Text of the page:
Spiny Hackberry

 In
Spiny Hackberry

Celtis pallida
Spiny Hackberry, Desert Hackberry, Chaparral, Granjeno
6

12 feet
6

8 feet
Chihuahuan Desert, South Texas and Tamaulipas
  • Central Texas
  • Texas
  • Full Shade
  • Full Sun
  • Part Sun/Shade
  • Very Low
  • Birds

About This Plant

Lanky and nearly evergreen, with leaves serrated along the tip, inconspicuous greenish white flowers, and tiny sweet fruit with high protein content. Sharp thorns allow it to easily entangle passersby.

Spiny hackberry grows in thickets in parks, alleys and brushy edges, providing nesting opportunities for birds and forage for wildlife; it’s also the host for American Snout butterflies in late summer. Native “thorn trees” like this can be tricky to source from growers, so preserve it one on-site if you’re looking for an interesting drought-hardy statement.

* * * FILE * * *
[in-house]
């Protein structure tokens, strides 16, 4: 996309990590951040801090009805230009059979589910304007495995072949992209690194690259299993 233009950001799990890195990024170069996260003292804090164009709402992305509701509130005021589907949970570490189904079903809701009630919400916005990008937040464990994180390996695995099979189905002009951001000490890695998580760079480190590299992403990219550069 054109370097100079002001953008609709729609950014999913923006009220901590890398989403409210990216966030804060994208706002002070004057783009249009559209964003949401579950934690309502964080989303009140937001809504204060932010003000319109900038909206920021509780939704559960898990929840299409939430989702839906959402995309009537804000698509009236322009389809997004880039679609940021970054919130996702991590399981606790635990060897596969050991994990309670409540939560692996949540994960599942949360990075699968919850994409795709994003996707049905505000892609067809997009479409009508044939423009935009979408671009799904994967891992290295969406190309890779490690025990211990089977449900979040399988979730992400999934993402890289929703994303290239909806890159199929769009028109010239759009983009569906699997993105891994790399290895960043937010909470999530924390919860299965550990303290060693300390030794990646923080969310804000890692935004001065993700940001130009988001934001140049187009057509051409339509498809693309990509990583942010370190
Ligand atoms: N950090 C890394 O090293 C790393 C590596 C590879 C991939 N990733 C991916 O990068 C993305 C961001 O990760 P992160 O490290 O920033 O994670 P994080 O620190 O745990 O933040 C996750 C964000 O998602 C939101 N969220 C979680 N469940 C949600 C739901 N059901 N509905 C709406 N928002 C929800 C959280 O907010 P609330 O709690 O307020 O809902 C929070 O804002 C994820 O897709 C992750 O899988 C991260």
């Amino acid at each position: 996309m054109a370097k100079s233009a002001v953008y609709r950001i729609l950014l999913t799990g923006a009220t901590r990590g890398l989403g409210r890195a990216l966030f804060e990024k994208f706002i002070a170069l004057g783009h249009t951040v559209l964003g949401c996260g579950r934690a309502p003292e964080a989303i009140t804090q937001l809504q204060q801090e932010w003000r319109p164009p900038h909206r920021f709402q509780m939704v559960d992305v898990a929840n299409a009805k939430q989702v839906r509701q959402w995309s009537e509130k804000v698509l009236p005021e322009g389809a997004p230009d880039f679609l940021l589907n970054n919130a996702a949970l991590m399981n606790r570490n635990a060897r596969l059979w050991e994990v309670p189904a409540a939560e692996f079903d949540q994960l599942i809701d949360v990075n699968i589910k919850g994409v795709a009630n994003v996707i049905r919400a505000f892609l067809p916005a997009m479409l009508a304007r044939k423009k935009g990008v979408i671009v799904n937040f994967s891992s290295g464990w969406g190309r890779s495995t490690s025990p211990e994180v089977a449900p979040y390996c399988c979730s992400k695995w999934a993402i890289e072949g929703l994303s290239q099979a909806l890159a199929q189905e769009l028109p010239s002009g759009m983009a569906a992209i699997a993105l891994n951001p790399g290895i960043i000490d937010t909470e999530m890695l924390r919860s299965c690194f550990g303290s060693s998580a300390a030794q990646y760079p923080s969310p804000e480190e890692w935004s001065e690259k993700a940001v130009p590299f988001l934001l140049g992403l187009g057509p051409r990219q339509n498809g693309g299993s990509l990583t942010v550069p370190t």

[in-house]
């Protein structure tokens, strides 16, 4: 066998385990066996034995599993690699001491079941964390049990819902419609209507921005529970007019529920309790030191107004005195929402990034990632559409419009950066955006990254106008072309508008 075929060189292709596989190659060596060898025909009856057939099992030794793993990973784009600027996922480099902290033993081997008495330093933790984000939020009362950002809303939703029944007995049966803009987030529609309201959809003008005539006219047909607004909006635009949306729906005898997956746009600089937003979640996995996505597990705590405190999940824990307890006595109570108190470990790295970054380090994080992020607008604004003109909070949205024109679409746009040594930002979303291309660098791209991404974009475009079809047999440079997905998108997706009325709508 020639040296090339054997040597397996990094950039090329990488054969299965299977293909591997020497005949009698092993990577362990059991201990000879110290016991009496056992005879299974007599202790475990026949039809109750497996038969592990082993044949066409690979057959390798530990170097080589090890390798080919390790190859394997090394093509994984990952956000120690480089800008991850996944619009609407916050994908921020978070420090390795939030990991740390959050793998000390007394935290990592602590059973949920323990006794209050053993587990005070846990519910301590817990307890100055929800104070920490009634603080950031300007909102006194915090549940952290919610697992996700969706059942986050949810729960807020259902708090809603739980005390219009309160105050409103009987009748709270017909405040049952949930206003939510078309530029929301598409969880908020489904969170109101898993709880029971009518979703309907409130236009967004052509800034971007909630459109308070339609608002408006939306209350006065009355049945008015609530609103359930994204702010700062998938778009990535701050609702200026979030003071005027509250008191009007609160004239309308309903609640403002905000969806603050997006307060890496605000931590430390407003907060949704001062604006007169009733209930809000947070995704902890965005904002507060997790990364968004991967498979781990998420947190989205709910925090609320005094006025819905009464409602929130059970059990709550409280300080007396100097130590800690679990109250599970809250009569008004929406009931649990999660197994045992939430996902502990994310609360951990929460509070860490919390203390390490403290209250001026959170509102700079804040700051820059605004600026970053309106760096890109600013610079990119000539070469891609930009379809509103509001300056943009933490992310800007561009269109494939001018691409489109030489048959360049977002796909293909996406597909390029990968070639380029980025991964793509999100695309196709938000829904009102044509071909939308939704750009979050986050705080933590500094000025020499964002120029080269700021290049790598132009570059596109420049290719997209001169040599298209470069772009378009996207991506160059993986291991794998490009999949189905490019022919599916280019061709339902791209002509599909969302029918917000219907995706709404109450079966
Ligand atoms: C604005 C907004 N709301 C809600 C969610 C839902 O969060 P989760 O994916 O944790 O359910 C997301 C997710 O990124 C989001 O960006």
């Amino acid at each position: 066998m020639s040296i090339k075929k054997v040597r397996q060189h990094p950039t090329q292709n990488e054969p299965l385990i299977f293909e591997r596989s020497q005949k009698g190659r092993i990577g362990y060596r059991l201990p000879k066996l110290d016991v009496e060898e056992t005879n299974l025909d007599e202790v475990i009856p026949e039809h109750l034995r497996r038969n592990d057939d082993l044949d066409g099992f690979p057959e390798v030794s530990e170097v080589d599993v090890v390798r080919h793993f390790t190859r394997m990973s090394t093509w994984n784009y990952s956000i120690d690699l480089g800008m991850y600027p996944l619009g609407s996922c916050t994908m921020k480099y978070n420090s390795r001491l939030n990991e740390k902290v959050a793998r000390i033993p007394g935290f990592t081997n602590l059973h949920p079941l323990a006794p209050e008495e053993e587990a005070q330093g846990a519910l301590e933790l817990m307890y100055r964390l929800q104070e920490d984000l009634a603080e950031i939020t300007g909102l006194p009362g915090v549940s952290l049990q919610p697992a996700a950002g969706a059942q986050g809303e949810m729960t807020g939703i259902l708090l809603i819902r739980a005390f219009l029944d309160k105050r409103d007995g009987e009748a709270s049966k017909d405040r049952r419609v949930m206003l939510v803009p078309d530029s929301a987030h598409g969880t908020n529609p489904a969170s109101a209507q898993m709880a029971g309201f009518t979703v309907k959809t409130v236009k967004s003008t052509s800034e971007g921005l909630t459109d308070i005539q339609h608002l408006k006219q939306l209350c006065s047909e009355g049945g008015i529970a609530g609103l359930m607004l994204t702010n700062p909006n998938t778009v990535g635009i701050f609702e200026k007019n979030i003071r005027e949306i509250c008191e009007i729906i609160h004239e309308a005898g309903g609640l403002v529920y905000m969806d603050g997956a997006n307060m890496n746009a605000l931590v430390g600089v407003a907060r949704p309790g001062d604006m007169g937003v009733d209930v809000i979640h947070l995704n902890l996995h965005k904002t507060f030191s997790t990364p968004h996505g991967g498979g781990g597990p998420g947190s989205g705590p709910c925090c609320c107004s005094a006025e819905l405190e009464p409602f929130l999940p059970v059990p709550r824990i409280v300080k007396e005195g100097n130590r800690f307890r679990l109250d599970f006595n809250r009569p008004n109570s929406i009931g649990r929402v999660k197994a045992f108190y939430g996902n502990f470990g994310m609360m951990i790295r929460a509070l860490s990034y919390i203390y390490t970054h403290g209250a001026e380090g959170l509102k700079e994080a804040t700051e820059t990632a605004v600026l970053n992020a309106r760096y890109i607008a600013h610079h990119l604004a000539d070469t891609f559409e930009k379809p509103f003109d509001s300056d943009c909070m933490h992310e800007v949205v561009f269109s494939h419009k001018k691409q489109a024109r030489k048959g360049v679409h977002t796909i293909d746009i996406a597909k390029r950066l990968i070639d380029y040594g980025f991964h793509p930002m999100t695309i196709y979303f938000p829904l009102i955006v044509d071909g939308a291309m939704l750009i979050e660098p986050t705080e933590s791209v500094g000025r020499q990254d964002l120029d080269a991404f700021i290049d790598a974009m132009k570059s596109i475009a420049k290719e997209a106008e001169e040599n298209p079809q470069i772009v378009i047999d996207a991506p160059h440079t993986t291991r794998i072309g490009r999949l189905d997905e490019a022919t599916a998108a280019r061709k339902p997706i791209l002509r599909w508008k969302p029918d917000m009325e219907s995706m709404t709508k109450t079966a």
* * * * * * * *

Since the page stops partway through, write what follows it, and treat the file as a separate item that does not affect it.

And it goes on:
Maintenance

Can be grown as a tree, with proper training or a little brush-sculpting. Thorns require careful placement.

Features

Plant Type:
Large Shrub
Size:
6-12' H, 6-8' W
Sunlight Requirements:
Full Shade, Full Sun, Part Sun/Shade
Soil Types:
Clay, Sandy, Thin
Wildlife:
Birds, Butterflies, Butterfly Larvae
Flower Color:
White
Bloom Time:
Freeze Hardy:
Yes
Invasive:
No
Caution:
None
Coupon Eligible:
No

This plant goes well with

  • List Item #1
  • List Item #2
  • List Item #3
Recent Posts

Start typing and press Enter to search